Word Count: 757
Summary: At the end, all that's left for Draco is to obey his mother.
Disclaimer: This work of fan fiction is based on characters and situations created by J. K. Rowling and owned by J. K. Rowling and various publishers, including but not limited to Bloomsbury Books, Scholastic Books, Raincoast Books, and Warner Bros., Inc. No money is being made from (and no copyright or trademark infringement is intended by) the posting of this fan work.
Author's Note: I'm trying to wrap my head around movie canon.
With hateful words for Filch, Goyle and Zabini break away from the other Slytherins as the caretaker leads them from the Great Hall, and Draco follows them because he knows that Goyle is intent upon doing what damage he can before Voldemort takes Hogwarts, and that Zabini is intent upon saving Weasley. Weasley doesn't need saving and will probably hex Zabini before he can offer her his aid, and Goyle can't be allowed to do anything rash because Draco is intent upon putting an end to the nightmare in which they've all been living. He is intent upon disobeying his mother.
"Don't act," she told him, before he left for Hogwarts, but Draco can't help himself as he sees Potter. He grabs Goyle and Zabini, forcing them to follow Potter with him.
He'll keep Goyle in check. He'll keep Zabini safe. He'll help Potter—if he can.
He wants to help Potter; he does, even if he has no idea how to do it. On the other hand, if the Dark Lord should take Hogwarts, Draco knows that he must remain in a position to capture Potter; it's the only thing he can think to do that will please the Dark Lord, the only thing he can think to do that will help keep his mother safe from the Dark Lord's wrath. There's no relying on his father for help in that regard, so much has long been clear to Draco.
Within the Room of Requirement, however, he realises that there's no way to offer Potter his aid, not in front of Goyle and Zabini, and everything goes pear-shaped. He says the wrong thing. He can't answer Potter's question. He finds himself fighting, fleeing, failing.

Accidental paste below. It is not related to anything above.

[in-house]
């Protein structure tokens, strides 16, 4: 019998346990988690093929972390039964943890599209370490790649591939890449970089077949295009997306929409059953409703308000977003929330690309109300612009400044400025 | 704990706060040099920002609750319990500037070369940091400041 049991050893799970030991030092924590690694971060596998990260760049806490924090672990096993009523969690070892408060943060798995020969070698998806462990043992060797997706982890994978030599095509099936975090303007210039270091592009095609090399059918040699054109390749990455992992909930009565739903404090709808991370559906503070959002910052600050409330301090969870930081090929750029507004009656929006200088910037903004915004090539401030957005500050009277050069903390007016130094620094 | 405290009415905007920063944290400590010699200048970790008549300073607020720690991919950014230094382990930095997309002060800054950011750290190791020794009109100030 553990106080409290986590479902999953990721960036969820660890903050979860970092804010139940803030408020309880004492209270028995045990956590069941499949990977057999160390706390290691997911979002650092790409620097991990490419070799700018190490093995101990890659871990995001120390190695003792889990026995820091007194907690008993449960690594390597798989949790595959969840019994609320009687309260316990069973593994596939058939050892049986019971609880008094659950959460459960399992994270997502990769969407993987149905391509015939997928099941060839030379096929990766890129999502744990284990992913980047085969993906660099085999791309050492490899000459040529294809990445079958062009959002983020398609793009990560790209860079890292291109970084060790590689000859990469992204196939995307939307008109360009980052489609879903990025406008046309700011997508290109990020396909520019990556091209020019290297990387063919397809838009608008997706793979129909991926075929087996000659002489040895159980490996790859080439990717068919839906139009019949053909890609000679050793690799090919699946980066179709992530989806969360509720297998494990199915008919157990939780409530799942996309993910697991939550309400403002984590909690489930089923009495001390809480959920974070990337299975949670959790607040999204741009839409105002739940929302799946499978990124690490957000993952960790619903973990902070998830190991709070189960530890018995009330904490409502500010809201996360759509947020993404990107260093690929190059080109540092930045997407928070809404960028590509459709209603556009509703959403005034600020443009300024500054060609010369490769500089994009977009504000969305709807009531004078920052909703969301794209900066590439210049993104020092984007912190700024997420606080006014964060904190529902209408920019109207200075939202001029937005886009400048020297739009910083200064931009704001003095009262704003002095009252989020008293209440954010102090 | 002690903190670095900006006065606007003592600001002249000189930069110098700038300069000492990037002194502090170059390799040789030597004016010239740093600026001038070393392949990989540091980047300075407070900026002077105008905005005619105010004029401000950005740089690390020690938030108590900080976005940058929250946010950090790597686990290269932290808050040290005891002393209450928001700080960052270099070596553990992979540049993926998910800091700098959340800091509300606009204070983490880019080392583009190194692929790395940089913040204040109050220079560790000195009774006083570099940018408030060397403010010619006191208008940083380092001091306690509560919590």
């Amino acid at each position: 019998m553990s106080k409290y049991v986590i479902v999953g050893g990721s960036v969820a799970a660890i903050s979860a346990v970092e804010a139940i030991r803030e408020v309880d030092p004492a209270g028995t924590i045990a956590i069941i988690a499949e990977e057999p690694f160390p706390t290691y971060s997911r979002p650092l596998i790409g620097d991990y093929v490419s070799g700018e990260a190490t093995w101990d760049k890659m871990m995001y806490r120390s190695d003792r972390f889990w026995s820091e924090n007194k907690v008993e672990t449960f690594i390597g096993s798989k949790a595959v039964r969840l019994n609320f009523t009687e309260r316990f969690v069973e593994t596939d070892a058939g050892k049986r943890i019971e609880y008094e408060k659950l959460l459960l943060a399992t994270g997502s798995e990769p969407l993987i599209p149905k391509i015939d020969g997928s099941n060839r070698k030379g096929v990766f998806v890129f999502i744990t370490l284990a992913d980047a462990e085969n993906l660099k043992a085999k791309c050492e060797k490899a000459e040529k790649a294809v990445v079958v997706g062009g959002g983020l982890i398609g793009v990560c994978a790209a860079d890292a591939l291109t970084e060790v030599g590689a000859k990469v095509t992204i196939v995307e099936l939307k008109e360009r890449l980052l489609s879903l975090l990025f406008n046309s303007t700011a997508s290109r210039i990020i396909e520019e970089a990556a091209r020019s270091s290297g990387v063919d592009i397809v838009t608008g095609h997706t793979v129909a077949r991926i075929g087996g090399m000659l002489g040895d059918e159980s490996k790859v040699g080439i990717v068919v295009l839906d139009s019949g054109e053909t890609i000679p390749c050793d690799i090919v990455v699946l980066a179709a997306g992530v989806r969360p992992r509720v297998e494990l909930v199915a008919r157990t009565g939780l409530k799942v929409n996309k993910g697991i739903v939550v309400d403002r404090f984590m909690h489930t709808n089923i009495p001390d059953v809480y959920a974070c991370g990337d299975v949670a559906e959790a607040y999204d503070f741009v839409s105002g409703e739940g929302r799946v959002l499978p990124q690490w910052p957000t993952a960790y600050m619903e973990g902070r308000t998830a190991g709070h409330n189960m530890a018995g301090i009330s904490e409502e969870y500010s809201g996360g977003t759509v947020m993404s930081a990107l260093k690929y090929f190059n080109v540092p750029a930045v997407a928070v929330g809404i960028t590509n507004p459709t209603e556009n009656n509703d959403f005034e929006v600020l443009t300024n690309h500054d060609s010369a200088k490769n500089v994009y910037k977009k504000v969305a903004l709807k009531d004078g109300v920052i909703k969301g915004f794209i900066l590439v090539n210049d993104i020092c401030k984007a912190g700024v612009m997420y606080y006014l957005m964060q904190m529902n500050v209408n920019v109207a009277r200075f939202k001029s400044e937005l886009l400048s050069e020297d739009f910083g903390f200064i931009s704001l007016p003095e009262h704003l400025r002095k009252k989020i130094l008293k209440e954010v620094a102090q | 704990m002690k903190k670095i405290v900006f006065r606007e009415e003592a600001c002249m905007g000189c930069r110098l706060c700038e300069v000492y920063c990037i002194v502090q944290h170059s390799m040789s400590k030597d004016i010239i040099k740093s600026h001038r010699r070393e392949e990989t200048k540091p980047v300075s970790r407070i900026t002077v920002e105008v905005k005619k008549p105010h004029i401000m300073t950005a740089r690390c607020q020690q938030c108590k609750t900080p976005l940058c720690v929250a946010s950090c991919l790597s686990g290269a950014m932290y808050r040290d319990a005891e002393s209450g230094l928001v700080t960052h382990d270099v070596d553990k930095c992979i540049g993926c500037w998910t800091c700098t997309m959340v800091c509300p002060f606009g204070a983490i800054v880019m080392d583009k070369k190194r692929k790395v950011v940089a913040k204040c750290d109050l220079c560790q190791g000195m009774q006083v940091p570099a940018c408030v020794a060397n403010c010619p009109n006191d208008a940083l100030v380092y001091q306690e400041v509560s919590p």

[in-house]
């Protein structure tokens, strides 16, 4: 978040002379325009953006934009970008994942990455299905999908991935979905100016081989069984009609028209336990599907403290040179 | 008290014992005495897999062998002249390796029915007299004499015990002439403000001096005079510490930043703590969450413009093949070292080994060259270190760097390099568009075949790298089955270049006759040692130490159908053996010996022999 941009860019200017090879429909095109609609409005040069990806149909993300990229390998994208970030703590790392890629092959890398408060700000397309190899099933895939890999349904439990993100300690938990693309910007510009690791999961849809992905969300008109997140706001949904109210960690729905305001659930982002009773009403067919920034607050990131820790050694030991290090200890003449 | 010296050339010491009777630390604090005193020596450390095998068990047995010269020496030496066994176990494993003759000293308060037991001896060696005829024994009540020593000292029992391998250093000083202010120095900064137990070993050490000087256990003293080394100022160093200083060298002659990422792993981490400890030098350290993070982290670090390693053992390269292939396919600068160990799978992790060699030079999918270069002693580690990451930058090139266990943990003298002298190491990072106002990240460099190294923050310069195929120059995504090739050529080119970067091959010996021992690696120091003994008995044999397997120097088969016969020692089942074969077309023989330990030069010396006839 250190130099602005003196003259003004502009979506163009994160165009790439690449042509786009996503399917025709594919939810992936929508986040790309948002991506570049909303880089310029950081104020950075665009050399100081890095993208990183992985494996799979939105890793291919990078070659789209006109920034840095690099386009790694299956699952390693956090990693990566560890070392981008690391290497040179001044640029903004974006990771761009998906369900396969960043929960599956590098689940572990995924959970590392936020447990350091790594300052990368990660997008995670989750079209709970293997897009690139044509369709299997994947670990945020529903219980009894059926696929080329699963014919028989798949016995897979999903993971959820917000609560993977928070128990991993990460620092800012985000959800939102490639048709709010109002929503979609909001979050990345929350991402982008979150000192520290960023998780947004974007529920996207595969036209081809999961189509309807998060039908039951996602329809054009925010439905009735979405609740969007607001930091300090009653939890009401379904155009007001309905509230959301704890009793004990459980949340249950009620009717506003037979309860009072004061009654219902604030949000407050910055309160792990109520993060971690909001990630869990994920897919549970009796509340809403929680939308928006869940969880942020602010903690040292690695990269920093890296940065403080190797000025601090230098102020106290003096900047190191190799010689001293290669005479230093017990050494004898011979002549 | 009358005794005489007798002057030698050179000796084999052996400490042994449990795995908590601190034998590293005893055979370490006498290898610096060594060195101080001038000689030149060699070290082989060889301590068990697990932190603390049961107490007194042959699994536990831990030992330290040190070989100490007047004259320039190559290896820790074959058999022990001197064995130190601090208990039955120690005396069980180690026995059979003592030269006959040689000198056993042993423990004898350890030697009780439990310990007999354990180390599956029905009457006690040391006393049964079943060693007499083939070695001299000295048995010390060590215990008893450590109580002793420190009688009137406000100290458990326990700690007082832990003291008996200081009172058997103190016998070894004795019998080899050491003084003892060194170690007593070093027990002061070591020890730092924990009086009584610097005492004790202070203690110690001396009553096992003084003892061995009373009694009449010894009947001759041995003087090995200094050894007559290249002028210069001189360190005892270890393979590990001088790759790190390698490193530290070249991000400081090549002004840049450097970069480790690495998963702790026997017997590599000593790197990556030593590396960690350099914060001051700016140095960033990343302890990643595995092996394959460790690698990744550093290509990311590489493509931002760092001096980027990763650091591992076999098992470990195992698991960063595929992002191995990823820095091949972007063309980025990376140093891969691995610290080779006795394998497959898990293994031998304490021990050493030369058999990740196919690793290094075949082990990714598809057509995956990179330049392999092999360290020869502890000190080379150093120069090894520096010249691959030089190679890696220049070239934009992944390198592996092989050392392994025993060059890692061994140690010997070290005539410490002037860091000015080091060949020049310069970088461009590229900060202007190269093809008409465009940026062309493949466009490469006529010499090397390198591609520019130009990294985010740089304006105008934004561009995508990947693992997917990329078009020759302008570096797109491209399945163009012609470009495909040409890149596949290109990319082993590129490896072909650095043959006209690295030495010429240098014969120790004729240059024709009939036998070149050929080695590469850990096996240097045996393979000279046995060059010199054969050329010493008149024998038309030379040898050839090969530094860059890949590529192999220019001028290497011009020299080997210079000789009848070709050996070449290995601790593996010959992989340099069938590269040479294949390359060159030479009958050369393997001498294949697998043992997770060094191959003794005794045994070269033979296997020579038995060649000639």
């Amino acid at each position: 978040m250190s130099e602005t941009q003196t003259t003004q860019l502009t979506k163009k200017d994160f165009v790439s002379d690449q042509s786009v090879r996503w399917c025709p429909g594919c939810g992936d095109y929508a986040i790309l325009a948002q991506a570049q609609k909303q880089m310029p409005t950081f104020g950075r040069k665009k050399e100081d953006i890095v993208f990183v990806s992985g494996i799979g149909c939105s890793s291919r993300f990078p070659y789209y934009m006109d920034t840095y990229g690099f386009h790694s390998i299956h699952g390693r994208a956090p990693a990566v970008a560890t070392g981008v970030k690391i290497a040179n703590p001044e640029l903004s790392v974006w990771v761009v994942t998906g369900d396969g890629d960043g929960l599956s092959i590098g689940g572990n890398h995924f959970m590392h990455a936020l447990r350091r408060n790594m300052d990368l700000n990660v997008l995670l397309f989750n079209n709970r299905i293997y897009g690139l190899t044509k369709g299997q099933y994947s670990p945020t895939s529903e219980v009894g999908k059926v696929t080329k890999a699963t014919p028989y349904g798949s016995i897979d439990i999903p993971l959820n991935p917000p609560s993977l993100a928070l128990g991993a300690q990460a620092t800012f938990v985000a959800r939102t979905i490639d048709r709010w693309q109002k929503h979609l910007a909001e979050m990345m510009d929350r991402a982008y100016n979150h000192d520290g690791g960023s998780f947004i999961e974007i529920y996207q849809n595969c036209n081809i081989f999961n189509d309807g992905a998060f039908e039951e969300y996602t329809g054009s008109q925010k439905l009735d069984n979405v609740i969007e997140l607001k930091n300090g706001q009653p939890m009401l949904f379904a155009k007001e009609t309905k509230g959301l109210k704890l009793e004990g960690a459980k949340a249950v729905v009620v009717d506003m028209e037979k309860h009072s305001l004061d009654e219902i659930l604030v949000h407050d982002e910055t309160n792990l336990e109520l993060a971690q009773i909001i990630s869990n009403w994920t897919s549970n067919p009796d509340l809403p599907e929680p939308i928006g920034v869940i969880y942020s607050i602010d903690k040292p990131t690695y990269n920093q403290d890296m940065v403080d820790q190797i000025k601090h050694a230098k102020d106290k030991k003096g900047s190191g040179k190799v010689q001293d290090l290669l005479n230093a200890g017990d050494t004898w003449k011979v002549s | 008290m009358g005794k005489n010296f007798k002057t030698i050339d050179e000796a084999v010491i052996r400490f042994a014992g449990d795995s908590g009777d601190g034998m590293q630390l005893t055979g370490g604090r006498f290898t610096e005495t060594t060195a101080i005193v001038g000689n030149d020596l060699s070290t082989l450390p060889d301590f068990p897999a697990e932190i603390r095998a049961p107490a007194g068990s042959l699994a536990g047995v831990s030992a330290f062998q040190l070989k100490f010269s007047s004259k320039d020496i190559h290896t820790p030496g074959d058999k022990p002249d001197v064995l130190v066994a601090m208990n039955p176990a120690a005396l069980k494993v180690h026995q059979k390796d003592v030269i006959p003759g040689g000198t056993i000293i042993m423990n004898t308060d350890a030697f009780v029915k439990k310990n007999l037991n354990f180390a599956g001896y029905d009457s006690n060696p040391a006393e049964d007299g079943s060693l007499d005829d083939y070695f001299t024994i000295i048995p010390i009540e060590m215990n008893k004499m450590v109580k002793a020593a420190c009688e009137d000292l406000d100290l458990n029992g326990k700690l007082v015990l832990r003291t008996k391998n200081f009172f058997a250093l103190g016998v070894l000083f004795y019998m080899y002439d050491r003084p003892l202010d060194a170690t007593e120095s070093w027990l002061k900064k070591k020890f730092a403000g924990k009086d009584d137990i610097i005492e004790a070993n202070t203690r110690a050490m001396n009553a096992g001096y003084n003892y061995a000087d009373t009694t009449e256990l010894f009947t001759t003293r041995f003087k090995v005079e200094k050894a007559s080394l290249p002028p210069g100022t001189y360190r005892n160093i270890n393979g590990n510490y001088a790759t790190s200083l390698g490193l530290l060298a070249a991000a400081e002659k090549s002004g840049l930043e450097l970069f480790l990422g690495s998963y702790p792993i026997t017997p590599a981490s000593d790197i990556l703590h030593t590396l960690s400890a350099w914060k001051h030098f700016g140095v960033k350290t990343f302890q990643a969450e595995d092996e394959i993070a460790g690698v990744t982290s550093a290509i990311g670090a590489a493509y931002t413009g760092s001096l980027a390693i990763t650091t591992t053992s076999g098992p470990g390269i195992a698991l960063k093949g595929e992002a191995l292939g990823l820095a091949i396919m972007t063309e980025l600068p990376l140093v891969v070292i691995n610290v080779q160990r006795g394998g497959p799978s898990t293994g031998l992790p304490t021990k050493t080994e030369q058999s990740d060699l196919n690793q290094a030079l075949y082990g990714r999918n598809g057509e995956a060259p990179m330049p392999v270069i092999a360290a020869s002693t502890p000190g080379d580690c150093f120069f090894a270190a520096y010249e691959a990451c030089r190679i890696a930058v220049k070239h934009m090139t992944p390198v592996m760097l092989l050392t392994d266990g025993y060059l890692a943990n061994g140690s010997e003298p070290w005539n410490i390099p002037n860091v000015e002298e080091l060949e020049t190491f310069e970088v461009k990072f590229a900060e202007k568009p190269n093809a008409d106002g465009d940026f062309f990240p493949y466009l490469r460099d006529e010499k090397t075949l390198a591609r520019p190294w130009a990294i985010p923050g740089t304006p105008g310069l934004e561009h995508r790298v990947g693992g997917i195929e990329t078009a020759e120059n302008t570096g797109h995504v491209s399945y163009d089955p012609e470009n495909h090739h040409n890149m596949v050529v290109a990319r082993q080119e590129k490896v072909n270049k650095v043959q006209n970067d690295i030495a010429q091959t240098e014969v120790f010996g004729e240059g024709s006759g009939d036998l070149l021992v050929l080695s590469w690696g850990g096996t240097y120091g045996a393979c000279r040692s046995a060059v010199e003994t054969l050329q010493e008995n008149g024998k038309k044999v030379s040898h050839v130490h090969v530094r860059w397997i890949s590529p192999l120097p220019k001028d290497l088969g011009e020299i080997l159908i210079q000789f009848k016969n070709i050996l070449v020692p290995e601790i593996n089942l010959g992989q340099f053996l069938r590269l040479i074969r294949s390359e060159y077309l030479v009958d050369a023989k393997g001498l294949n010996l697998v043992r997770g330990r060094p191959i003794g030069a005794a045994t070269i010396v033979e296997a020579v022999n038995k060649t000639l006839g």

He finds himself certain that he's about to die and almost welcomes death.
But the agony in Goyle's screams as he falls into his own Fiendfyre causes Draco to look out for Potter again, and when Potter saves him, as somehow Draco knew he would, all Draco can feel is shame. His shame deepens when Potter leaves him in safety, leaves him with other Slytherins who have remained to fight. The Greengrass sisters are among them, and Draco believes that they will die just as Potter will, and because he can't bear to think of anyone dying anymore, he stops thinking at all.
Things pass in a blur after that until, standing before the Dark Lord, Draco's eyes fix upon his mother. Relief to see her alive and unharmed crashes through him so violently that he is almost physically ill, but he masters himself. He remembers his mother's instruction to him and does not act. He stands there, on Potter's side, wanting to fight but without having the will to do so in spite of the life debt he now owes Potter because he suspects that if he fights, his mother, too, will fight, and it will be his fault that she dies. He stands there as the Dark Lord calls for people to join him. He has no wish to demonstrate a loyalty that he does not feel to the Dark Lord. He stands there as his father calls for him to join him. He has no wish to demonstrate a loyalty that he does not feel to his father. He stands there because he wants to demonstrate the loyalty to Potter that he feels, no matter how galling or dangerous.
And then his mother calls, "Draco, come," and Draco finds it impossible to do anything but obey her; his loyalty to her has always been paramount among his concerns.
This loyalty is what prevents him from flinching as the Dark Lord embraces him, which he bears by keeping his eyes trained upon his mother. Her gaze promises, "Stay safe, stay safe with me," and Draco wants to believe her, but it makes no matter that he doesn't; he will do nothing to endanger her. He joins her, takes her hand, and waits to die. His wait is not long, for Potter lives, and soon, everyone is fighting or fleeing. Again, Draco embraces the loyalty he feels to his mother as he obeys the silent press of her hand and follows her from the battlefield.
There is no reason to remain. Even if Potter were to accept his loyalty, the others fighting with him would not. Of this, Draco is certain. The only thing left for him to do is to stay safe, safe for his mother, the only person in the whole of his life who has ever truly loved him.